On Sunday night, National Geographic aired a show called "American Blackout," which was a fictional, and very cynical, portrayal of how Americans would respond if there was a prolonged power outage due to a cyberattack.
Americans, National Geographic opined, would quickly devolve to a looting, violent gang of thugs committing plenty of "gun violence" within 24 hours of a power outage. Digital Journal referred to the film as a "suspense/horror movie" yesterday.
Anthony M. Freed of tripwire pulled no punches. Freed referred to the National Geographic production as a
"grossly inaccurate fictional account of needless panic and despair..."
The film was released weeks before GridEX II, which is described by Matthew L. Wald of the New York Times as
"an emergency drill in November that will simulate physical attacks and cyberattacks that could take down large sections of the power grid."
Patrick J. Kiger of National Geographic describes some of the ways the electric grid is vulnerable, including an electromagnetic pulse (EMP) attack, a solar flare, a grid failure, and a cyberattack.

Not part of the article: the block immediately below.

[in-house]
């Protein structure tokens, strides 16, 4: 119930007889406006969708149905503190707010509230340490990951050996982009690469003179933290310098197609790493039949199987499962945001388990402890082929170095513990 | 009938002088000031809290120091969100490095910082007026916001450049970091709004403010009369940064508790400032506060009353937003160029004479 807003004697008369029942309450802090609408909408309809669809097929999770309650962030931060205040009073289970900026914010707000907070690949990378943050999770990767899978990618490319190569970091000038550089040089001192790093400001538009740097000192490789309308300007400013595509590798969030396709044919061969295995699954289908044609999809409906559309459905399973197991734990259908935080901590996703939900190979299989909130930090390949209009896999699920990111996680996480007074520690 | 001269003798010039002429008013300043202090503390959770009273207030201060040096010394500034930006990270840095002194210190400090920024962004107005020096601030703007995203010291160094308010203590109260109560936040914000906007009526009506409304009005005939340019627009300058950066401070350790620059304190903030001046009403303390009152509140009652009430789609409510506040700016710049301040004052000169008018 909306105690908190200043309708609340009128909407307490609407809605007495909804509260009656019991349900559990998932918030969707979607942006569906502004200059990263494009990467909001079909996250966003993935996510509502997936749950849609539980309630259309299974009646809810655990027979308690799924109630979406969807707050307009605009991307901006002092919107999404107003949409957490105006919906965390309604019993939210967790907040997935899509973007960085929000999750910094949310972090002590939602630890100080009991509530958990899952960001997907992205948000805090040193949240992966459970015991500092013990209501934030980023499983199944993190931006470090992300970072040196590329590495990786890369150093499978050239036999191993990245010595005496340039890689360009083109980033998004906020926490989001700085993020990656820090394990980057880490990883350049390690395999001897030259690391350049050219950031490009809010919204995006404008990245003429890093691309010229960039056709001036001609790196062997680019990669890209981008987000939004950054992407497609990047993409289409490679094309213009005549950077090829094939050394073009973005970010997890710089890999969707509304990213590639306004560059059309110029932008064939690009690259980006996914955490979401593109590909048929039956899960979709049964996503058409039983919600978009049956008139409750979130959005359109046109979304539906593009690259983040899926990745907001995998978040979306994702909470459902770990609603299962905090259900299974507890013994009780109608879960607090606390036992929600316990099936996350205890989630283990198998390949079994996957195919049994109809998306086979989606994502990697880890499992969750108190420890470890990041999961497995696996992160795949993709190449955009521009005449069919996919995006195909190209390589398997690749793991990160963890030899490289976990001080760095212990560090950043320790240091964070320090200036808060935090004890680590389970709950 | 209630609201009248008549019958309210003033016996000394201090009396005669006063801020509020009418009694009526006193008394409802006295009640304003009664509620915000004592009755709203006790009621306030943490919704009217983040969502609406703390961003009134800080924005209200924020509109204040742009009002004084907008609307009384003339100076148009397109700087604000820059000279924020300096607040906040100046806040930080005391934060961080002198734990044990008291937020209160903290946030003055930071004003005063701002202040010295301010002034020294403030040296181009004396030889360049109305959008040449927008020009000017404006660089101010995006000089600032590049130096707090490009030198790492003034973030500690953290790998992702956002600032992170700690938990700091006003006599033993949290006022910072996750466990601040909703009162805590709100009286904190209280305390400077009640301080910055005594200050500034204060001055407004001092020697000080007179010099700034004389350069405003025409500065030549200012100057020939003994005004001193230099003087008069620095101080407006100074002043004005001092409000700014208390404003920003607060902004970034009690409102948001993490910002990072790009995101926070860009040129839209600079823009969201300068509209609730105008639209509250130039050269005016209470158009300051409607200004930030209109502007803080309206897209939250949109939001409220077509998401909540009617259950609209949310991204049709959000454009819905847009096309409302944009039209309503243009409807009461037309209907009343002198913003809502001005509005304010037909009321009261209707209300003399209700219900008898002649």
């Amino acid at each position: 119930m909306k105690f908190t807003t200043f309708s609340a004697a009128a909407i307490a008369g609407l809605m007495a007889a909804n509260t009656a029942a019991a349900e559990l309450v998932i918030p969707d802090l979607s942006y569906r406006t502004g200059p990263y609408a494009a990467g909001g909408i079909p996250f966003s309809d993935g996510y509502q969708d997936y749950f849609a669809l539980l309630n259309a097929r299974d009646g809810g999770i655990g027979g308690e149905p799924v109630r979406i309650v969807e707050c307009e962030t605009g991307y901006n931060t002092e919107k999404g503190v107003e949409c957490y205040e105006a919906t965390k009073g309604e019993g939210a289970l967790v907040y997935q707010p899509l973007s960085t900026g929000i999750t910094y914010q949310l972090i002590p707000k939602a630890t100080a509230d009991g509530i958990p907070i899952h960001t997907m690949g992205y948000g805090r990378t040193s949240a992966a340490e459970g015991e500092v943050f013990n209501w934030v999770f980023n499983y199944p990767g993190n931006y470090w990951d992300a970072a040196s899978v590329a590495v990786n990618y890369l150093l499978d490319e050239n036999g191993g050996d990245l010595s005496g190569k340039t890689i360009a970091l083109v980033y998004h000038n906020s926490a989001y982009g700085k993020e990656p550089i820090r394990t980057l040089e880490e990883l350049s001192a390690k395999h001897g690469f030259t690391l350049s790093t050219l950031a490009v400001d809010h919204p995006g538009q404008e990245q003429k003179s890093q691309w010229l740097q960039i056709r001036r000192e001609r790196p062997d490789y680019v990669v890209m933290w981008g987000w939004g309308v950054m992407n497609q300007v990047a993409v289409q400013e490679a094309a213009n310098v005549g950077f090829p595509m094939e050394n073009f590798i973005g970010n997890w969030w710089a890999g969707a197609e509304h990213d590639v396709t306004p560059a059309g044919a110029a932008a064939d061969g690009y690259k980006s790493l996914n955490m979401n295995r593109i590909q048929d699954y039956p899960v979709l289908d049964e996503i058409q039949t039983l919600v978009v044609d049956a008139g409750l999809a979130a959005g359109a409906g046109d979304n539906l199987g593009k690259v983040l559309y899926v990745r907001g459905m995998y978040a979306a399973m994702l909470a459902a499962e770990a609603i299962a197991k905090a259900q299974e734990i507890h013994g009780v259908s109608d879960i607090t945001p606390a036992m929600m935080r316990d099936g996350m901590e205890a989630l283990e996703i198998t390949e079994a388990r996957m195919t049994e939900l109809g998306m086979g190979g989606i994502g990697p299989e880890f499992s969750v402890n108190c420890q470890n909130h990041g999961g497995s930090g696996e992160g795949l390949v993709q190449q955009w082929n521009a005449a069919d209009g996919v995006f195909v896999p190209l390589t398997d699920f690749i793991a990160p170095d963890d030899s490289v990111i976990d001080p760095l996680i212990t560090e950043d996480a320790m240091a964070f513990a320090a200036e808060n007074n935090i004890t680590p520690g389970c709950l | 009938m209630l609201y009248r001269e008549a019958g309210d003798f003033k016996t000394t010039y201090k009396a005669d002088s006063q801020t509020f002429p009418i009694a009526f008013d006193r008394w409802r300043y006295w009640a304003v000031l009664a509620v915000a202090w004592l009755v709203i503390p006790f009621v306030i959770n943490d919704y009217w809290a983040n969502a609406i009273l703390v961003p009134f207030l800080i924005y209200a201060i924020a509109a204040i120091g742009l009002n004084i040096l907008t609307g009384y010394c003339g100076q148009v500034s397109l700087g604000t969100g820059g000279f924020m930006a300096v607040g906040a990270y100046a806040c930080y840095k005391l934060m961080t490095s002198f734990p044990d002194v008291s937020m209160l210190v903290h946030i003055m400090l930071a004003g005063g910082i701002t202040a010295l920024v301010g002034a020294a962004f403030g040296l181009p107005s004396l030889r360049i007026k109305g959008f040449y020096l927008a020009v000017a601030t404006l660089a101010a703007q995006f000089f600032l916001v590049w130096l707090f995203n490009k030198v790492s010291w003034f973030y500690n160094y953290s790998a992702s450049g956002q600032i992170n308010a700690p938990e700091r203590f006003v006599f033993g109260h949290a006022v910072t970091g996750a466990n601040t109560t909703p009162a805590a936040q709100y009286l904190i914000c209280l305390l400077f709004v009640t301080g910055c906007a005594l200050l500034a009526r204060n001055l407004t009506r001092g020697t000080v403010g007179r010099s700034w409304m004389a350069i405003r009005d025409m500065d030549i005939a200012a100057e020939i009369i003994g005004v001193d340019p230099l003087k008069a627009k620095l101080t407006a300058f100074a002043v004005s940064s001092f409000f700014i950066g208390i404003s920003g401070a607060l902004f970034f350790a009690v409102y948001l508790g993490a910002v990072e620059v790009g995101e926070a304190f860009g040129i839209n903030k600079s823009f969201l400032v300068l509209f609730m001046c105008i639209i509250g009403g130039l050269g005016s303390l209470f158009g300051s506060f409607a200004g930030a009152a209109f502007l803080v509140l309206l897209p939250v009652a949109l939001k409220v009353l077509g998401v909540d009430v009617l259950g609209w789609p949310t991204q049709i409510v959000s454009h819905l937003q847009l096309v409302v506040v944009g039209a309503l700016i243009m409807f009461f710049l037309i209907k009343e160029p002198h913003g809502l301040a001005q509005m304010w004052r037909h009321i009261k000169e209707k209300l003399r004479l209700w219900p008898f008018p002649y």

Former Secretary of Defense Leon Panetta said that a
“cyber-attack perpetrated by nation states or extremist groups” could be “as destructive as the terrorist attack on 9/11.”
In late August, Mark Levine of ABC News reported that former Secretary of Homeland Security Janet Napolitano said
"A massive and 'serious' cyber attack on the U.S. homeland is coming, and a natural disaster [due to global warming] - the likes of which the nation has never seen - is also likely on its way."
She also bashed Congress.
A May, 2013 report by Rep. Markey and Rep. Waxman found that "The electric grid is the target of numerous and daily cyber-attacks." Not surprisingly, they chastised Congress for not providing a "governmental entity" to "ensure that the grid is protected from potential cyber-attacks and geomagnetic storms."
Despite the common rhetoric lamenting a lack of funds by Congress to explore the danger, Americans can be assured that their tax-dollars are being spent profusely to examine the possibility of an attack on the nation's power grid, as reported at Energy.gov.
While there seems to be an uncomfortable level of coordinated fear-mongering surrounding a potential attack on the nation's power grid perpetrated by National Geographic, Americans would certainly be wise to connect with neighbors to devise a plan should there be an extended power outage.
Interestingly, the federal government, as well as the mainstream media, have often portrayed "survivalists" as extremists, as documented by best-selling author James Wesley Rawles on his Survival Blog.
Depending on the federal government to come to the rescue is not a plan.